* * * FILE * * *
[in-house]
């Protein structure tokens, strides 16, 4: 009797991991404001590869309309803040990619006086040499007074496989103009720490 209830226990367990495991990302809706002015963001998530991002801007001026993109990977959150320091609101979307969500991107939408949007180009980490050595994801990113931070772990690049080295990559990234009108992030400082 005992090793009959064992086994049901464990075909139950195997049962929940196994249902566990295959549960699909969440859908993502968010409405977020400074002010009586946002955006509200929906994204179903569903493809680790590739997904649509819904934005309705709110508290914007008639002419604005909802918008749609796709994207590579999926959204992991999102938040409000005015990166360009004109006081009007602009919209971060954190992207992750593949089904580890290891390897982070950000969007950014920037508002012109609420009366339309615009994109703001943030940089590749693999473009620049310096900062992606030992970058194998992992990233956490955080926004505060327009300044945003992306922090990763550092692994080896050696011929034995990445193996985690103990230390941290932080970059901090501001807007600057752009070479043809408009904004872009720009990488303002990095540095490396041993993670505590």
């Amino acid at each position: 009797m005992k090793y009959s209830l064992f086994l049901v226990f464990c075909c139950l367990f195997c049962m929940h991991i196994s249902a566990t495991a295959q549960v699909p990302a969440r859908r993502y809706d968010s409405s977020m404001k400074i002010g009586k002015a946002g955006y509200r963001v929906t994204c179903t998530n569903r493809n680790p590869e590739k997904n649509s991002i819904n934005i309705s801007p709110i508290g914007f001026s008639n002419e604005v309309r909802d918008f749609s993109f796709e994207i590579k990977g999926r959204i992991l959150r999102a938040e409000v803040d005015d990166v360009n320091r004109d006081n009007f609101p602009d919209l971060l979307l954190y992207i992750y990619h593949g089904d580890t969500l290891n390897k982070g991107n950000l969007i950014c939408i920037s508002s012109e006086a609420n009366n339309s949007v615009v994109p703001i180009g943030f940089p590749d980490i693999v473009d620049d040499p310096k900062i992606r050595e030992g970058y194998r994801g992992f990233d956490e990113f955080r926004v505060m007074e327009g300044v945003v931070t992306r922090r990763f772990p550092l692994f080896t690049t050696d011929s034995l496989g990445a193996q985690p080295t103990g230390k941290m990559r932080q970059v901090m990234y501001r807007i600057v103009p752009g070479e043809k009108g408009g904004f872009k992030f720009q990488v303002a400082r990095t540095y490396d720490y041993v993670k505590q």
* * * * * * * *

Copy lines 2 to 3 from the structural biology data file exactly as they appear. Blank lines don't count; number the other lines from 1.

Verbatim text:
């Protein structure tokens, strides 16, 4: 009797991991404001590869309309803040990619006086040499007074496989103009720490 209830226990367990495991990302809706002015963001998530991002801007001026993109990977959150320091609101979307969500991107939408949007180009980490050595994801990113931070772990690049080295990559990234009108992030400082 005992090793009959064992086994049901464990075909139950195997049962929940196994249902566990295959549960699909969440859908993502968010409405977020400074002010009586946002955006509200929906994204179903569903493809680790590739997904649509819904934005309705709110508290914007008639002419604005909802918008749609796709994207590579999926959204992991999102938040409000005015990166360009004109006081009007602009919209971060954190992207992750593949089904580890290891390897982070950000969007950014920037508002012109609420009366339309615009994109703001943030940089590749693999473009620049310096900062992606030992970058194998992992990233956490955080926004505060327009300044945003992306922090990763550092692994080896050696011929034995990445193996985690103990230390941290932080970059901090501001807007600057752009070479043809408009904004872009720009990488303002990095540095490396041993993670505590």
């Amino acid at each position: 009797m005992k090793y009959s209830l064992f086994l049901v226990f464990c075909c139950l367990f195997c049962m929940h991991i196994s249902a566990t495991a295959q549960v699909p990302a969440r859908r993502y809706d968010s409405s977020m404001k400074i002010g009586k002015a946002g955006y509200r963001v929906t994204c179903t998530n569903r493809n680790p590869e590739k997904n649509s991002i819904n934005i309705s801007p709110i508290g914007f001026s008639n002419e604005v309309r909802d918008f749609s993109f796709e994207i590579k990977g999926r959204i992991l959150r999102a938040e409000v803040d005015d990166v360009n320091r004109d006081n009007f609101p602009d919209l971060l979307l954190y992207i992750y990619h593949g089904d580890t969500l290891n390897k982070g991107n950000l969007i950014c939408i920037s508002s012109e006086a609420n009366n339309s949007v615009v994109p703001i180009g943030f940089p590749d980490i693999v473009d620049d040499p310096k900062i992606r050595e030992g970058y194998r994801g992992f990233d956490e990113f955080r926004v505060m007074e327009g300044v945003v931070t992306r922090r990763f772990p550092l692994f080896t690049t050696d011929s034995l496989g990445a193996q985690p080295t103990g230390k941290m990559r932080q970059v901090m990234y501001r807007i600057v103009p752009g070479e043809k009108g408009g904004f872009k992030f720009q990488v303002a400082r990095t540095y490396d720490y041993v993670k505590q």